Kerberos as non-root

Ken Raeburn raeburn at MIT.EDU
Thu Oct 3 19:11:00 EDT 2002

"David E. Cross" <crossd at> writes:
> I am considering making a very *very* simple change to the KDC/kadmind as
> follows:  start as root, bind any resources (files, network ports, etc).

Sounds like an excellent idea.  Aside from the privileged ports, I
don't think there's anything the KDC needs that requires root access.

> Also by having the kdc/kadmin running as "not root" you can still have the 
> important files only readable by root. An attacker then would not have 
> easy access to the database. They would need to do all database accesses
> through the compromised KDC, which isn't as easy as just downloading the
> entire DB.

I don't think it would add a lot of protection in this area.

For one thing, if the attackers can get in to the machine without
crashing both the KDC and kadmind processes, they could just attach to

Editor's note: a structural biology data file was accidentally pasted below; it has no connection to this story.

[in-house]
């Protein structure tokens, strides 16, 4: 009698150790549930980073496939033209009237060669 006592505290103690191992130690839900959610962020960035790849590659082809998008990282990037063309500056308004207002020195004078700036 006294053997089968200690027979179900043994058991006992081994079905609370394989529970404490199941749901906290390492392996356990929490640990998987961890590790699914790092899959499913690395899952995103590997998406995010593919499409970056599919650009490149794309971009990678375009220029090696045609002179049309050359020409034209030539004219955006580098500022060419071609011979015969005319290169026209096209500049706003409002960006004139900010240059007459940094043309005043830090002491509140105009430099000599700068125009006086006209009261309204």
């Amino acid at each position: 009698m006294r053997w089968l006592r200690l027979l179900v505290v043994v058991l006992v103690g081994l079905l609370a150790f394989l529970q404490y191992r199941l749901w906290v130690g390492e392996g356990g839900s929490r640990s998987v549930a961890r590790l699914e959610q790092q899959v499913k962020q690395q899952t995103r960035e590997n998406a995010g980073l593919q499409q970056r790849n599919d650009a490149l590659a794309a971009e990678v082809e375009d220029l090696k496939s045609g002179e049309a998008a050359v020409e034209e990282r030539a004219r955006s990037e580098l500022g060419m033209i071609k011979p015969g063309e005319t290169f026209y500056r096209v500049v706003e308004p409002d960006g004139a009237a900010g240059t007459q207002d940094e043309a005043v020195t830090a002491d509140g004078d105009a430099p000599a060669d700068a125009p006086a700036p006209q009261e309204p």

one and use it to pull out the master key and database entries.  (In
the current KDC -- find the file descriptor open on the database, then
call lseek, fstat, malloc and read, and you've got the whole database
in memory; then open, write, close and maybe chmod to dump it out.)
It takes a little more work than your basic break-in, but it's not

Also, database propagation to slave KDCs is done by replacing the old
database file with the new one and having the KDC process notice and
re-open it.  So the database file has to be accessible to whatever uid
the KDC runs under, unless that interaction is changed also.

If reducing the exposure of the database and master key to an attacker
is a goal, splitting the KDC into two parts would probably be
necessary, something like what the CITI folks did to incorporate a
tamper-proof card into their KDC.  The security-critical part could
run under a different uid than the part doing the basic network and
database i/o.

But simply switching everything but the port binding to use a non-root
uid is a good start.


More information about the krbdev mailing list